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Tipped Over: Employer Liability in a Two-Tiered Wage State

“Tipped Over: Employer Liability in a Two-Tiered Wage State,” examines how rules necessary to regulate the subminimum wage system, including the so-called ‘80-20 Rule,’ create tremendous liabilities for both employers and employees in New York State.

The report underscores that a ‘one fair wage’ system, in which employers pay all workers, including tipped workers, a full fair minimum wage, is necessary to ensure workers are properly paid, and employers are not placed at risk of unnecessary liability.

The study — based on interviews with 40 restaurateurs from New York and nationwide, as well as workers and attorneys —  highlights the significant monitoring and liability incurred by employers in order to ensure compliance with the necessary regulations associated with paying a subminimum wage, as well the increasing gap between a growing minimum wage and a decreasing subminimum wage for tipped workers. This pairing incentivizes employers to increase the workload of tipped workers by shifting tasks away from non-tipped workers. For many employers, tipped workers are now the considerably ‘cheaper’ workers whose wages did not increase. As a result, the number of class action lawsuits filed by workers with regard to violations of regulations associated with the subminimum wage has also increased. “Tipped Over” documents restaurant employers’ experiences of costly liability arising from the complicated rules surrounding paying tipped workers a lower minimum wage.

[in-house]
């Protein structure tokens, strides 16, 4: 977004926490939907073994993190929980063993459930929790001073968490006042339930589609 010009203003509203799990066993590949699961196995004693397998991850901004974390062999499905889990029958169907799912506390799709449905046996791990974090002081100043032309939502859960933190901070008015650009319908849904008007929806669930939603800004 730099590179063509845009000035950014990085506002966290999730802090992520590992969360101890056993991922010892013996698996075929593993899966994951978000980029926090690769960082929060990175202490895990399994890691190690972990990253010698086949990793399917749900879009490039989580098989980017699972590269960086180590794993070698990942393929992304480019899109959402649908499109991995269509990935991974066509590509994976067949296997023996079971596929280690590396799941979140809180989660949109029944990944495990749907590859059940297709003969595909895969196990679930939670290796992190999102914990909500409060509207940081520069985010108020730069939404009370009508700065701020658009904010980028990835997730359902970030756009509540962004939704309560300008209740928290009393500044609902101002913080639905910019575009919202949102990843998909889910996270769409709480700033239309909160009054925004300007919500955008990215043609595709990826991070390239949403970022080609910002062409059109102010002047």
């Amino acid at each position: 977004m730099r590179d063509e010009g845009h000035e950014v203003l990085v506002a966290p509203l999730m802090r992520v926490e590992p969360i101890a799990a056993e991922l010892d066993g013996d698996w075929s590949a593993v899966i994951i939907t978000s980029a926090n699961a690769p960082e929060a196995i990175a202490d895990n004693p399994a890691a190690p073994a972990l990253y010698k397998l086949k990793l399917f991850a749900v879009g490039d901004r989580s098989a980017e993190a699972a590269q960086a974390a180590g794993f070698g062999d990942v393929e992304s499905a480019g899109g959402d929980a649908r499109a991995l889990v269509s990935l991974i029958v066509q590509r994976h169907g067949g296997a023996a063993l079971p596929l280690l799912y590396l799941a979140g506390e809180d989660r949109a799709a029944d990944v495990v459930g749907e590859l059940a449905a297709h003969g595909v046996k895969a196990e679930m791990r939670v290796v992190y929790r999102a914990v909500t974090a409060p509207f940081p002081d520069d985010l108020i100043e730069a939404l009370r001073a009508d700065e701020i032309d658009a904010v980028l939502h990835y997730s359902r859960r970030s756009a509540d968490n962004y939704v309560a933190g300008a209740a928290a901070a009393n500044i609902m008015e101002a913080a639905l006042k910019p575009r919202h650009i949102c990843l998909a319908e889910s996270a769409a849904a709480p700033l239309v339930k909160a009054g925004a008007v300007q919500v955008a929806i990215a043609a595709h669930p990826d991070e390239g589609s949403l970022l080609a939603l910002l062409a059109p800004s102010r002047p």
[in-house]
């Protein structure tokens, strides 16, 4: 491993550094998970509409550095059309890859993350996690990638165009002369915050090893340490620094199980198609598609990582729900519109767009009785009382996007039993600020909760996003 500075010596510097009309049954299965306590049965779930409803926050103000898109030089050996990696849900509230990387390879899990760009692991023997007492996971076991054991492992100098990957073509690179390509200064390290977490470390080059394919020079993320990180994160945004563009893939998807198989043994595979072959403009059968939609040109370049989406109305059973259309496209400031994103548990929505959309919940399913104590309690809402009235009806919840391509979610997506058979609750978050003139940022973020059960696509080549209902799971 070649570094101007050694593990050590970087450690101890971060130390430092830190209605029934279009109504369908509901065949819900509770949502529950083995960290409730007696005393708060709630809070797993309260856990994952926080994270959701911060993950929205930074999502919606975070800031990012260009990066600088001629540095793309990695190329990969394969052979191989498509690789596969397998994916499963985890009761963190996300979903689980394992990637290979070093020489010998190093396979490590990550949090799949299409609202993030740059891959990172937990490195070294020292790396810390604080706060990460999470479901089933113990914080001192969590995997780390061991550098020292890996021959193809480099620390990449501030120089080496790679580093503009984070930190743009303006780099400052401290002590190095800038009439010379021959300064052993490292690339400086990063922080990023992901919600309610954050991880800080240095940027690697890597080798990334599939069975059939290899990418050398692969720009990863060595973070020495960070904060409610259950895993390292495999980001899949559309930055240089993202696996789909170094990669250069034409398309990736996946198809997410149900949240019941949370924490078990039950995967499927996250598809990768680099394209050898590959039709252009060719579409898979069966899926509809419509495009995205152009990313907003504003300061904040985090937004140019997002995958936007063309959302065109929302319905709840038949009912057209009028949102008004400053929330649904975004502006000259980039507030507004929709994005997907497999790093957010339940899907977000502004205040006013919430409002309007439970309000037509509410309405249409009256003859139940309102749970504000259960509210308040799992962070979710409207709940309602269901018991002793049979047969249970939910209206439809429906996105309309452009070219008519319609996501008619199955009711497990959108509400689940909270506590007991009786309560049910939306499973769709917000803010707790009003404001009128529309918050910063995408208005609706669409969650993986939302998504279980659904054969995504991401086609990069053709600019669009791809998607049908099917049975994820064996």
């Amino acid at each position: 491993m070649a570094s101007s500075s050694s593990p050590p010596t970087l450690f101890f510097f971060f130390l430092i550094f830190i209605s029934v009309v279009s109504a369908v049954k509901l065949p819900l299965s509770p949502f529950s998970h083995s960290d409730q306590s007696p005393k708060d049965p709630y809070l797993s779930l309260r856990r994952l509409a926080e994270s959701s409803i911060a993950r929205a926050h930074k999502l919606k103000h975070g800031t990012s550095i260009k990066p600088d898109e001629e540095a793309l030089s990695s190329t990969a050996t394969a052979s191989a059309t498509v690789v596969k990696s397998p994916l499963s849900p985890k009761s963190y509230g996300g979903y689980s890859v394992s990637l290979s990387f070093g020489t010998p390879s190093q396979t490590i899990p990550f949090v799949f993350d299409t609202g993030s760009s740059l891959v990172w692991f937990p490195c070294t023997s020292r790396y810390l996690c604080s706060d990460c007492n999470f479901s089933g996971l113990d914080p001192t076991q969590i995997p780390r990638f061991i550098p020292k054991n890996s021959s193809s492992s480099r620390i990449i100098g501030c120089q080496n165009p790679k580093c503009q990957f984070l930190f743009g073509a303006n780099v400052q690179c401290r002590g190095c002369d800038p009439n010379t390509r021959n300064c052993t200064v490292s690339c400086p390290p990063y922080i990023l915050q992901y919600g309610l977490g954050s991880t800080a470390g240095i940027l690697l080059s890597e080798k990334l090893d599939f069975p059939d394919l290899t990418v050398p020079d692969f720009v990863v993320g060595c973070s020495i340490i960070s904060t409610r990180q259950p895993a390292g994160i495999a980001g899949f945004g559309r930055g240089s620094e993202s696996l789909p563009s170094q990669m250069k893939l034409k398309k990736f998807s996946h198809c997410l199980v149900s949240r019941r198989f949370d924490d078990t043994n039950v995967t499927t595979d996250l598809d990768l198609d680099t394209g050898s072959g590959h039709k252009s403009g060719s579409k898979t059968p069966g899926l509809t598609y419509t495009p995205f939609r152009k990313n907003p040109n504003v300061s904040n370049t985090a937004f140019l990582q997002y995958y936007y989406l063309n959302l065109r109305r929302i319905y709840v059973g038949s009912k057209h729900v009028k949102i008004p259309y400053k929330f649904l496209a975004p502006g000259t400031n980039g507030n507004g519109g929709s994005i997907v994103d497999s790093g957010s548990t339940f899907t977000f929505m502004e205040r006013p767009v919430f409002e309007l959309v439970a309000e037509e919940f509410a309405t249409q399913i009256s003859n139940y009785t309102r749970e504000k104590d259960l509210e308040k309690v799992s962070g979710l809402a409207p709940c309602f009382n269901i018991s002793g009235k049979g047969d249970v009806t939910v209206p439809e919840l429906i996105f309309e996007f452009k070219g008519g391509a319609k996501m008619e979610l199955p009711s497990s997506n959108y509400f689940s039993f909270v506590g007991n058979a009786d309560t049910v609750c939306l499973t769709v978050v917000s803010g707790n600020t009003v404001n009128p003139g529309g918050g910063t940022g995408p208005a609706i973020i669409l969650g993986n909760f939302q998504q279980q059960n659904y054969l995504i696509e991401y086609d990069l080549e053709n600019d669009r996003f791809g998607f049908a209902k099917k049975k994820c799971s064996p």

Key findings include:

  • New York employers face an extensive set of regulations with which they must comply, including (1) strict notification requirements of tip sharing procedures (“tip pools”) that must be signed by each tipped employee; (2) strict prohibitions on including non-tipped employees in a tip pool; (3) strict requirements that tips actually make up the difference between the minimum and subminimum wage each week); and (4) strict requirements that not more than two hours, or 20 percent, of any shift, whichever is less, is spent in performing non-tipped work, or work that is not related to direct service (the ‘80-20 Rule’).
  • Time and money spent monitoring compliance with the above regulations tied to the subminimum wage, such as the ‘80-20 Rule’, prevents employers from spending time training and even hiring new staff.
  • Employers face a tradeoff when concentrating on lawsuits or on hiring: while small employers are better equipped to handle ‘80-20’ by limiting the number of service staff, liability prevents them from growing. Large employers are particularly concerned with the burden of liability, at times dissuading them from making additional hires.
  • A survey of federal lawsuits filed in the Southern District of New York, covering the New York City (NYC) area, and in the Central District of California, covering the Los Angeles (LA) area, show that restaurant lawsuits made up approximately 23 percent of the total in the NYC area in a state with a two-tiered wage system, while making up only 8 percent of the total in the LA area in a state with no two-tiered wage system.

Download the full report here.

Watch a video summarizing key takeaways of the report: